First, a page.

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Caffeine and Progression of Parkinson Disease: A Deleterious Interaction With Creatine

Simon, David K. MD, PhD*; Wu, Cai MS; Tilley, Barbara C. PhD; Wills, Anne-Marie MD, MPH; Aminoff, Michael J. MD, DSc§; Bainbridge, Jacquelyn BSPharm, PharmD; Hauser, Robert A. MD, MBA; Schneider, Jay S. PhD#; Sharma, Saloni MBBS**; Singer, Carlos MD††; Tanner, Caroline M. MD, PhD§‡‡; Truong, Daniel MD§§; Wong, Pei Shieen PharmD∥∥∥

doi: 10.1097/WNF.0000000000000102
Original Articles
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Objective Increased caffeine intake is associated with a lower risk of Parkinson disease (PD) and is neuroprotective in mouse models of PD. However, in a previous study, an exploratory analysis suggested that, in patients taking creatine, caffeine intake was associated with a faster rate of progression. In the current study, we investigated the association of caffeine with the rate of progression of PD and the interaction of this association with creatine intake.

Methods Data were analyzed from a large phase 3 placebo-controlled clinical study of creatine as a potentially disease-modifying agent in PD. Subjects were recruited for this study from 45 movement disorders centers across the United States and Canada. A total of 1741 subjects with PD participated in the primary clinical study, and caffeine intake data were available for 1549 of these subjects. The association of caffeine intake with rate of progression of PD as measured by the change in the total Unified Parkinson Disease Rating Scale score and the interaction of this association with creatine intake were assessed.

Results Caffeine intake was not associated with the rate of progression of PD in the main analysis, but higher caffeine intake was associated with significantly faster progression among subjects taking creatine.

Conclusions This is the largest and longest study conducted to date that addresses the association of caffeine with the rate of progression of PD. These data indicate a potentially deleterious interaction between caffeine and creatine with respect to the rate of progression of PD.

*Department of Neurology, Beth Israel Deaconess Medical Center and Harvard Medical School, Boston, MA; †Department of Biostatistics, School of Public Health, University of Texas Health Science Center at Houston, Houston, TX; ‡Department of Neurology, Massachusetts General Hospital and Harvard Medical School, Boston, MA; §Department of Neurology, University of California, San Francisco, CA; ∥Department of Clinical Pharmacy and Neurology, Skaggs School of Pharmacy and Pharmaceutical Sciences, University of Colorado, Aurora, CO; ¶Department of Neurology, University of South Florida, Tampa, FL; #Department of Pathology, Anatomy and Cell Biology, Parkinson's Disease Research Unit, Thomas Jefferson University, Philadelphia, PA; **Clinical Trials Coordination Center, University of Rochester Medical Center, Rochester, NY; ††Department of Neurology, Miller School of Medicine, University of Miami, Miami, FL; ‡‡Parkinson's Disease Research Education and Clinical Center, San Francisco Veteran's Affairs Medical Center, San Francisco, CA; §§The Parkinson's and Movement Disorder Institute, Fountain Valley, CA; and ∥∥Singapore General Hospital, Singapore.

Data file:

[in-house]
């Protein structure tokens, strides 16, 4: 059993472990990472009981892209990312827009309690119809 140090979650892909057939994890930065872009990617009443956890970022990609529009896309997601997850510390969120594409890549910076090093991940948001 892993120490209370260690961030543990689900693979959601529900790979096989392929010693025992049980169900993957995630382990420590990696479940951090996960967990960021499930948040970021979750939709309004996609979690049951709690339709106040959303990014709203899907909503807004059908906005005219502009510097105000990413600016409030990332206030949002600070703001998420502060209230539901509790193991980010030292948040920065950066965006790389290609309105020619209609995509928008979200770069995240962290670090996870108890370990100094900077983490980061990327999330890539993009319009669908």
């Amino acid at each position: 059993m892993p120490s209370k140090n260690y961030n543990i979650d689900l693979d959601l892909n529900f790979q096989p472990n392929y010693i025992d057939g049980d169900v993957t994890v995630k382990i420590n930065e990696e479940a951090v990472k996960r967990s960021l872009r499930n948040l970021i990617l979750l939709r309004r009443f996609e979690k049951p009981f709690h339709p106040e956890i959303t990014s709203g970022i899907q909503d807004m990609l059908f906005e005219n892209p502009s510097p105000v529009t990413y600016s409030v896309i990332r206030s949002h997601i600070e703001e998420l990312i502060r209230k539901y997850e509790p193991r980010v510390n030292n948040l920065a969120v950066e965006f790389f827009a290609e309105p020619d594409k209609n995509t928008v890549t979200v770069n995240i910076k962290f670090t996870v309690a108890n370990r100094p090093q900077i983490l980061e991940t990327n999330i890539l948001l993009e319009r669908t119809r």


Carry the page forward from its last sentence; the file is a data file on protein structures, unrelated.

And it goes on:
Address correspondence and reprint requests to David K. Simon, MD, PhD, Department of Neurology, Beth Israel Deaconess Medical Center and Harvard Medical School, 330 Brookline Ave, Boston, MA 02215; E-mail: dsimon1@bidmc.harvard.edu

The study sponsor, the National Institute of Neurological Disorders and Stroke, approved the study protocol and had oversight role in the collection, analysis, and interpretation of data. D.K.S. had full access to all of the data in the study and takes responsibility for the integrity of the data and the accuracy of the data analysis.

Conflicts of Interest and Source of Funding: The study was funded by the National Institute of Neurological Disorders and Stroke. Dr Wills participated as a site investigator in the Preladenant clinical trials funded by Merck. Other authors have no relevant conflicts of interest.

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